The new Corruption & Crime fit-out, designed by SPH architecture + interiors and built by Shape Group was officially opened by Attorney General – Hon John Quigley MLA LLB, JP, and Corruption and Crime Commissioner – John Roderick McKechnie, QC on Wed 14th March 2018. SPH architecture + interiors pushed the boundaries and capabilities of DecorSlatMax to create the unique showpiece of angled slatted beams throughout the space.
Concept: A sculpted interior terrain with manifestations of geometric contouring that wrap, envelope, direct and lead. Intuitive wayfinding is further explored through visual prompts that draw focus towards significant points of distinction.
Client brief and cultural aspirations: The CCC’s main objective for their relocation to a single 3500sqm floorplate at William Square was to break down the silos that had developed between their directorates resulting from years of separation across 6 cellular floors. The organisation identified collaboration, transparency, flexibility, light and contemporary as the key values they wanted to bring to the new fitout. The relocation also provided an opportunity to rebrand and readdress the public’s perception of the organisation. The aim was to present a transparent, open and welcoming public entry with a classic, modern aesthetic that extends and develops into the Public Examination Rooms with increasing levels of gravitas.
Design Methodology: Graduated modification of standard repetitive profiles, in both the horizontal and vertical planes, create a sense of spatial sculpting which features throughout the design to demarcate zones and direct traffic towards other places of prominence, such as the Executive Boardroom. Other passive wayfinding tools utilised include framing of significant thresholds, colour blocking, directional floor patterns, and the integration of directional motifs.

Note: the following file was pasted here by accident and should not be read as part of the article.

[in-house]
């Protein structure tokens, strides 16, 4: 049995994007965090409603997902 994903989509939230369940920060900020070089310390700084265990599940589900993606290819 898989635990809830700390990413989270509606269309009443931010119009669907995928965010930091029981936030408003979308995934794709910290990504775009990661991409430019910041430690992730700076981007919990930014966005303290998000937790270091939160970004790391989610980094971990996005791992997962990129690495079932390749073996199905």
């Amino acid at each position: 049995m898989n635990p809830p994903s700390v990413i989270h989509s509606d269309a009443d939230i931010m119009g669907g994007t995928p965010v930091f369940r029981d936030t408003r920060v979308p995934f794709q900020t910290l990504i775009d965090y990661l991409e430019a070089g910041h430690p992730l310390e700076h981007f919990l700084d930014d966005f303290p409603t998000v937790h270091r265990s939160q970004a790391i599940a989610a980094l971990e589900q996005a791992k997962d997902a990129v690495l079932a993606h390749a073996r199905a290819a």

A warm, neutral palette of blonde timber features, natural textures and pops of tertiary colour, compliment the three-dimensional forms, objects and surfaces. Rich contrasts to create visual drama accentuate intended points of significance. Ebb & flow of overlapping carpet finishes and volumes, create disruption to visually break up the monotony of the 80m length of primary street.
Public Entry – Directional orientation of feature timber ceiling battens and carpet design draw the eye directly towards the Reception counter. A sculpted circular rebate in the ceiling battens demarcate the soft furnishings zone. Extruded framing of significant thresholds form part of the subtle wayfinding methodology that accentuates a hierarchy of destinations and points of interaction within the space.
Public Thoroughfare – Portals of distinction are accentuated through materiality and contrasting colour. Once through the secure scanning checkpoint, pulsating, sculptural timber wall elements inspired by polygraphs, expand and contract, drawing occupants through the space, leading towards a subsequent accentuated portal frame to the small and large Examination Rooms.
Public Examination Rooms – Planned symmetrically on a central axis, the entire room’s focus is drawn towards the esteemed position of the Commissioner’s bench. The carpet design, and floating timber ceiling features with a rebated arrowhead, effectively point towards it. A darkly contrasting backdrop layered behind a 3D timber signage panel, adds visual drama, depth and further prominence and gravitas.
Detailing of the custom cabinetwork pays homage to traditional associations of timber panelling and mouldings with a more simplified approach to modern detailing. Rather than overpower, the blonde American oak timber is used as an accent feature. In conjunction with routed solid colour MDF panels, timber framed desking with shadow line junctions and linoleum desktop inlays, the space in its entirety is a modern adaptation of traditional aesthetic values associated with Justice Institutions.
Congratulations to SPH architecture + interiors for their creation and making WOW!